Writing about Newton's Principia. Huygens had some time earlier indicated he did not believe the theory of universal gravitation, saying it 'appears to me absurd.'
— Christiaan Huygens
Quoted in Archana Srinivasan, Great Inventors (2007), 37.
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One may conceive light to spread successively, by spherical waves.
— Christiaan Huygens
Attributed.
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The World is my Country, Science my Religion.
— Christiaan Huygens
…...
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Quotes by others about Christiaan Huygens (4)

We can see that there is only one substance in the universe and that man is the most perfect one. He is to the ape and the cleverest animals what Huygens's planetary clock is to one of Julien Leroy's watches. If it took more instruments, more cogs, more springs to show or tell the time, if it took Vaucanson more artistry to make his flautist than his duck, he would have needed even more to make a speaking machine, which can no longer be considered impossible, particularly at the hands of a new Prometheus. Thus, in the same way, nature needed more artistry and machinery to construct and maintain a machine which could continue for a whole century to tell all the beats of the heart and the mind; for we cannot tell the time from the pulse, it is at least the barometer of heat and liveliness, from which we can judge the nature of the soul.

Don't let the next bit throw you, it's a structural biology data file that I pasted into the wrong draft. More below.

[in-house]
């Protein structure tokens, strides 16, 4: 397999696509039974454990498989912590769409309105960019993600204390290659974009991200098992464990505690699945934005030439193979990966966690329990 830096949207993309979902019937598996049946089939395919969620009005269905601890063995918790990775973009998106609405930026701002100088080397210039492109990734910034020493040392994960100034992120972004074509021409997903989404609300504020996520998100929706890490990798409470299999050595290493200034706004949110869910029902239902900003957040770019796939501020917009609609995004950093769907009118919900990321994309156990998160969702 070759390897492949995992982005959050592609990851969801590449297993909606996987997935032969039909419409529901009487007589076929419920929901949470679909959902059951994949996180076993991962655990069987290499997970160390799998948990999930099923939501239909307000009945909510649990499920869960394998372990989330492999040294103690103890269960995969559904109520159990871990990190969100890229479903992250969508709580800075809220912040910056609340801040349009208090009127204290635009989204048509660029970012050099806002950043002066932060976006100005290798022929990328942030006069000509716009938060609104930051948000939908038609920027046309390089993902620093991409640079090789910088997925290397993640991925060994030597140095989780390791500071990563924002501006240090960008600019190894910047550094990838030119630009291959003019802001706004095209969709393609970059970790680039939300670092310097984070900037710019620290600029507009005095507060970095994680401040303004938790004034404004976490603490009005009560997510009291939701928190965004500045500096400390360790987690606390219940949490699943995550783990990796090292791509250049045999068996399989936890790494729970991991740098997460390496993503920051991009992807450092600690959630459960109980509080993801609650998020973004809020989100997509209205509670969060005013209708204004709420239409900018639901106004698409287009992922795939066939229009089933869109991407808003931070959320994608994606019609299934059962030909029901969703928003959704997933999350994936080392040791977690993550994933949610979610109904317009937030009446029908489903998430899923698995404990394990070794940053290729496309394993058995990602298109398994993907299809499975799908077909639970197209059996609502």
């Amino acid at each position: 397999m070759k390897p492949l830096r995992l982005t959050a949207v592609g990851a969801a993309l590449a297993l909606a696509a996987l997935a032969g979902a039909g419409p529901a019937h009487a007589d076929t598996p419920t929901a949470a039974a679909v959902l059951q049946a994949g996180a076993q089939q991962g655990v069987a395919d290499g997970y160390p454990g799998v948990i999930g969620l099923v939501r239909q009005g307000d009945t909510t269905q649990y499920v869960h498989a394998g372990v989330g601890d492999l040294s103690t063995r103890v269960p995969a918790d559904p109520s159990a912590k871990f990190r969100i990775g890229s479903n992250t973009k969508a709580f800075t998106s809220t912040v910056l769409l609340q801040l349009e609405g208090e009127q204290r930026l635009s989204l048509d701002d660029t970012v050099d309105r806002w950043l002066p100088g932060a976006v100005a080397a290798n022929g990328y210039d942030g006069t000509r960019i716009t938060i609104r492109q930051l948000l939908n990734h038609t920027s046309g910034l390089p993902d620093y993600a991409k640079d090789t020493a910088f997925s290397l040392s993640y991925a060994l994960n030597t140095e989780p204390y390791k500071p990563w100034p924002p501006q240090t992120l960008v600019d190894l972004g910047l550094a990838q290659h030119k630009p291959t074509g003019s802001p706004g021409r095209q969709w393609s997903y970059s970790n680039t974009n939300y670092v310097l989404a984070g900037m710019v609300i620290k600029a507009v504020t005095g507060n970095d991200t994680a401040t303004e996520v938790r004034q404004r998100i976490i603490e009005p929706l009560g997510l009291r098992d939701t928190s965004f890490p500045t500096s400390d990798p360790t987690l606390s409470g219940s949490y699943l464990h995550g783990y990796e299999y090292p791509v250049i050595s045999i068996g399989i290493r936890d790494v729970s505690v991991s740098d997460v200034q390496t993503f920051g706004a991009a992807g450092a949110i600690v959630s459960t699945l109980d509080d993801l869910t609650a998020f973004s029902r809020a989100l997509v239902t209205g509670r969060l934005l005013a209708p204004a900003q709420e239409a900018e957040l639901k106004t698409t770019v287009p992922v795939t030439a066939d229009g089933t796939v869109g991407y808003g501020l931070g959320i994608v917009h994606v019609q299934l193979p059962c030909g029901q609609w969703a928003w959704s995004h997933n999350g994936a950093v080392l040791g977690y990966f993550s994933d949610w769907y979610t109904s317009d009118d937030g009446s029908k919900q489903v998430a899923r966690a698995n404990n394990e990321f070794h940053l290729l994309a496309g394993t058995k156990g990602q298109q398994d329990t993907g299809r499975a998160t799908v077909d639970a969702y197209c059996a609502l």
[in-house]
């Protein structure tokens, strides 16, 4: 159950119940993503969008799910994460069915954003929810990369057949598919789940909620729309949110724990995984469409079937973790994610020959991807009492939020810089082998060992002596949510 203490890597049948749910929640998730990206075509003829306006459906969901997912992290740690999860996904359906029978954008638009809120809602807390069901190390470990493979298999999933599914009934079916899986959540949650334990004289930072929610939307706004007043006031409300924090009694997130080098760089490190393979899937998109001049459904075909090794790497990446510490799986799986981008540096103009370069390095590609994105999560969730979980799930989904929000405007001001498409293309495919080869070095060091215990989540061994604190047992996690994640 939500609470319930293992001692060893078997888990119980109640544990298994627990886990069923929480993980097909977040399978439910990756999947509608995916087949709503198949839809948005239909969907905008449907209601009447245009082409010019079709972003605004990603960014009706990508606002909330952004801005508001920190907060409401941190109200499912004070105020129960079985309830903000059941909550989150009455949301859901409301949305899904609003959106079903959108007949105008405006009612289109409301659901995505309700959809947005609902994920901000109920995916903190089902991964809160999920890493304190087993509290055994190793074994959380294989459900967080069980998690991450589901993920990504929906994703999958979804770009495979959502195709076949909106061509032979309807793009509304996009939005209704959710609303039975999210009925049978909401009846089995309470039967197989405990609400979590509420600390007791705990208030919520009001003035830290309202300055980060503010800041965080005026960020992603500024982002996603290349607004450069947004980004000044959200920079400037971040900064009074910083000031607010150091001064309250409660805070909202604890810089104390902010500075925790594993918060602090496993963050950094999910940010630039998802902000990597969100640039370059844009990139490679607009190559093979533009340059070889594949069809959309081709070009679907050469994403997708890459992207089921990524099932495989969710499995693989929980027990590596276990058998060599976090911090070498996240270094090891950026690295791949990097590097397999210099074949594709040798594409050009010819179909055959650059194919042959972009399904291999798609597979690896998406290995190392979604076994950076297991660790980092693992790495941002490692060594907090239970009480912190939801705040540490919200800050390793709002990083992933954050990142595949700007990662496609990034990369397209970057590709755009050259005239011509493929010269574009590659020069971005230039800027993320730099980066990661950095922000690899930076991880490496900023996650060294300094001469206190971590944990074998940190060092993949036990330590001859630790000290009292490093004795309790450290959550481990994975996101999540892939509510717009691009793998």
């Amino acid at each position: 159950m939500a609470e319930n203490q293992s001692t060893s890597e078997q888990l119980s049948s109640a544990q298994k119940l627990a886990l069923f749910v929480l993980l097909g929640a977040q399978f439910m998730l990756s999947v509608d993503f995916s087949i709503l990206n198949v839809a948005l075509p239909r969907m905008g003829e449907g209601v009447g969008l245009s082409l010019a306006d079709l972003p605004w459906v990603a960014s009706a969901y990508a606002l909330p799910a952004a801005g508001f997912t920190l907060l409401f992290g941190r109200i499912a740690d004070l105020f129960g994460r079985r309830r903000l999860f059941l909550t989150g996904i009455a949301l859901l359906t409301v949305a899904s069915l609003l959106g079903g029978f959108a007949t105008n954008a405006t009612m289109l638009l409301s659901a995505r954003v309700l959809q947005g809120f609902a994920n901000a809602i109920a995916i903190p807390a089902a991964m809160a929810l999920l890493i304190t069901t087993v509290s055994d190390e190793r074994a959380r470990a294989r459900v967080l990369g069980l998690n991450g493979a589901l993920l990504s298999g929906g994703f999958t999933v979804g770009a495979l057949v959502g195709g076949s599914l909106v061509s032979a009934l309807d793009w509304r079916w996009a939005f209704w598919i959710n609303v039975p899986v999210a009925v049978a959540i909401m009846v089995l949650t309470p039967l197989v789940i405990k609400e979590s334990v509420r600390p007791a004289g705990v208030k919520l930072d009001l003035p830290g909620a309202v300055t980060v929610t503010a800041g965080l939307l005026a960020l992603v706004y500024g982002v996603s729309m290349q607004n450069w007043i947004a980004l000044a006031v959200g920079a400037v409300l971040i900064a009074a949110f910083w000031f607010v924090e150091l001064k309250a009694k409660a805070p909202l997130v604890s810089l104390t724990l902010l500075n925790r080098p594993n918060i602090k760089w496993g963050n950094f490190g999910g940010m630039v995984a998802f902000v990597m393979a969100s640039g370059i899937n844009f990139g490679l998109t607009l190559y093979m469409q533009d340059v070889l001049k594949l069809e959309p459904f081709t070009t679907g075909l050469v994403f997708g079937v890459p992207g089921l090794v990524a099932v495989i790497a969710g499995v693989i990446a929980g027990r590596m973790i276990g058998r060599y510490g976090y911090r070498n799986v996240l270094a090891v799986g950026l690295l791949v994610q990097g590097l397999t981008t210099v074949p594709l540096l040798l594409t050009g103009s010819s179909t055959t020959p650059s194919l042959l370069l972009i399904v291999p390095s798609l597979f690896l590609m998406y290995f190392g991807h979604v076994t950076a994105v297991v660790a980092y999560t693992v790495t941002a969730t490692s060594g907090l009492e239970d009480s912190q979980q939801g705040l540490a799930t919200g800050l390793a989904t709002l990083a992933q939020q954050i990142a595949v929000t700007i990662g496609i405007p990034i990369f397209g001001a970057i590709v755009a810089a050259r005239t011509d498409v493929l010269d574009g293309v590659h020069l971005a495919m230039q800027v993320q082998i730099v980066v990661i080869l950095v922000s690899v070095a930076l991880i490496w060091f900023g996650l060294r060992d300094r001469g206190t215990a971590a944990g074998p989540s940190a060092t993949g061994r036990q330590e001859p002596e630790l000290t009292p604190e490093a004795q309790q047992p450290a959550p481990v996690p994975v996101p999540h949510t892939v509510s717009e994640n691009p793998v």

Machine Man (1747), in Ann Thomson (ed.), Machine Man and Other Writings (1996), 33-4.
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The Commonwealth of Learning is not at this time without Master-Builders, whose mighty Designs, in advancing the Sciences, will leave lasting Monuments to the Admiration of Posterity; But every one must not hope to be a Boyle, or a Sydenham; and in an Age that produces such Masters, as the Great-Huygenius, and the incomparable Mr. Newton, with some other of that Strain; 'tis Ambition enough to be employed as an Under-Labourer in clearing Ground a little, and removing some of the Rubbish, that lies in the way to Knowledge.